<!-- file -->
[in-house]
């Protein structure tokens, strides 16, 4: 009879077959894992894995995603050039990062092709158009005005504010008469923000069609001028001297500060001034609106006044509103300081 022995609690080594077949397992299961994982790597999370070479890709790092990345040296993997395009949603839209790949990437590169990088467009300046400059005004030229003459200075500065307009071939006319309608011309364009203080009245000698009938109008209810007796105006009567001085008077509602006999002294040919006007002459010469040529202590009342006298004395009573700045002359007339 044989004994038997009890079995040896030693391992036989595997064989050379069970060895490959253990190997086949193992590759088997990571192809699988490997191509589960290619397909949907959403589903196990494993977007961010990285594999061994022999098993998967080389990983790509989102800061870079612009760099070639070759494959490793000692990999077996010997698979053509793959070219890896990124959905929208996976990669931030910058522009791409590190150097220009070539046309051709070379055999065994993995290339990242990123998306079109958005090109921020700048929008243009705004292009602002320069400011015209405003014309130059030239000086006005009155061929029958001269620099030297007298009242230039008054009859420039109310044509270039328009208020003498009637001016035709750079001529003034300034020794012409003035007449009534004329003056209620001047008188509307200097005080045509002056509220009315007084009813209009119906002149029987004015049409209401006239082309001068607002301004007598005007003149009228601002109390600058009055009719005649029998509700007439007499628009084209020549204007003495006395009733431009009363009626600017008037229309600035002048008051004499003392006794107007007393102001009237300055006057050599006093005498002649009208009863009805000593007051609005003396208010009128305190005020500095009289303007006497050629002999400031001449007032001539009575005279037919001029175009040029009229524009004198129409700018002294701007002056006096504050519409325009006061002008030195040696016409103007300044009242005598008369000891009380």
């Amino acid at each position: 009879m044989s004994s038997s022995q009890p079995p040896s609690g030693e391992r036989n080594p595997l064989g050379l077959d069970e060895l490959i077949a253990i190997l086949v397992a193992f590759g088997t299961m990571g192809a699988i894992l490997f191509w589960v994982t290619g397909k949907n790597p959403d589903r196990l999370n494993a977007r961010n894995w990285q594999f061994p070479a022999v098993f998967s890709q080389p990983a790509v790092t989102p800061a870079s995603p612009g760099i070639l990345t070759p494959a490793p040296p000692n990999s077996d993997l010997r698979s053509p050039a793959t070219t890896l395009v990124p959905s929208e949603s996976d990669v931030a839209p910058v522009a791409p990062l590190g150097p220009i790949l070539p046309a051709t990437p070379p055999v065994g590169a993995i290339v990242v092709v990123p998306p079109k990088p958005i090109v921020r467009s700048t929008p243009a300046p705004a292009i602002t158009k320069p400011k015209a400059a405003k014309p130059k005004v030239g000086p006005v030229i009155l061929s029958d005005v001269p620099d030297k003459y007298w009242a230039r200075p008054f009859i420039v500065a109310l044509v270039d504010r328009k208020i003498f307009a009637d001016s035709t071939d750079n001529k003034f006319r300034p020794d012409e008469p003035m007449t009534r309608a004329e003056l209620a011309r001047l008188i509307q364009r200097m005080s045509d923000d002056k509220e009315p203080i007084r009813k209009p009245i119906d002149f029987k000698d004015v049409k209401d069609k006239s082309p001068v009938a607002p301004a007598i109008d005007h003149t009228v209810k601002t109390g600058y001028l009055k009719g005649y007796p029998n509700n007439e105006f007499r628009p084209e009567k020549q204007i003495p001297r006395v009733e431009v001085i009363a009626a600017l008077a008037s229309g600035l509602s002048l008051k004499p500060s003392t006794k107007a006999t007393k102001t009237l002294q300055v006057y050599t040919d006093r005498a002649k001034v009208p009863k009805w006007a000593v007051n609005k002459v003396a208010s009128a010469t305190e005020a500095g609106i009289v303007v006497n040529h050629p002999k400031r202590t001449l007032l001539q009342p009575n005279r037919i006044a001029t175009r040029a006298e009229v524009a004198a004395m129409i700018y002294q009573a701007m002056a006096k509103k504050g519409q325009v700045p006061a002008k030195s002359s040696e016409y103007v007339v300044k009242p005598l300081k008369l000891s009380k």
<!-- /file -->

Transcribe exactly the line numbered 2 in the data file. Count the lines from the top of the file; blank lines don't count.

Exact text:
């Protein structure tokens, strides 16, 4: 009879077959894992894995995603050039990062092709158009005005504010008469923000069609001028001297500060001034609106006044509103300081 022995609690080594077949397992299961994982790597999370070479890709790092990345040296993997395009949603839209790949990437590169990088467009300046400059005004030229003459200075500065307009071939006319309608011309364009203080009245000698009938109008209810007796105006009567001085008077509602006999002294040919006007002459010469040529202590009342006298004395009573700045002359007339 044989004994038997009890079995040896030693391992036989595997064989050379069970060895490959253990190997086949193992590759088997990571192809699988490997191509589960290619397909949907959403589903196990494993977007961010990285594999061994022999098993998967080389990983790509989102800061870079612009760099070639070759494959490793000692990999077996010997698979053509793959070219890896990124959905929208996976990669931030910058522009791409590190150097220009070539046309051709070379055999065994993995290339990242990123998306079109958005090109921020700048929008243009705004292009602002320069400011015209405003014309130059030239000086006005009155061929029958001269620099030297007298009242230039008054009859420039109310044509270039328009208020003498009637001016035709750079001529003034300034020794012409003035007449009534004329003056209620001047008188509307200097005080045509002056509220009315007084009813209009119906002149029987004015049409209401006239082309001068607002301004007598005007003149009228601002109390600058009055009719005649029998509700007439007499628009084209020549204007003495006395009733431009009363009626600017008037229309600035002048008051004499003392006794107007007393102001009237300055006057050599006093005498002649009208009863009805000593007051609005003396208010009128305190005020500095009289303007006497050629002999400031001449007032001539009575005279037919001029175009040029009229524009004198129409700018002294701007002056006096504050519409325009006061002008030195040696016409103007300044009242005598008369000891009380």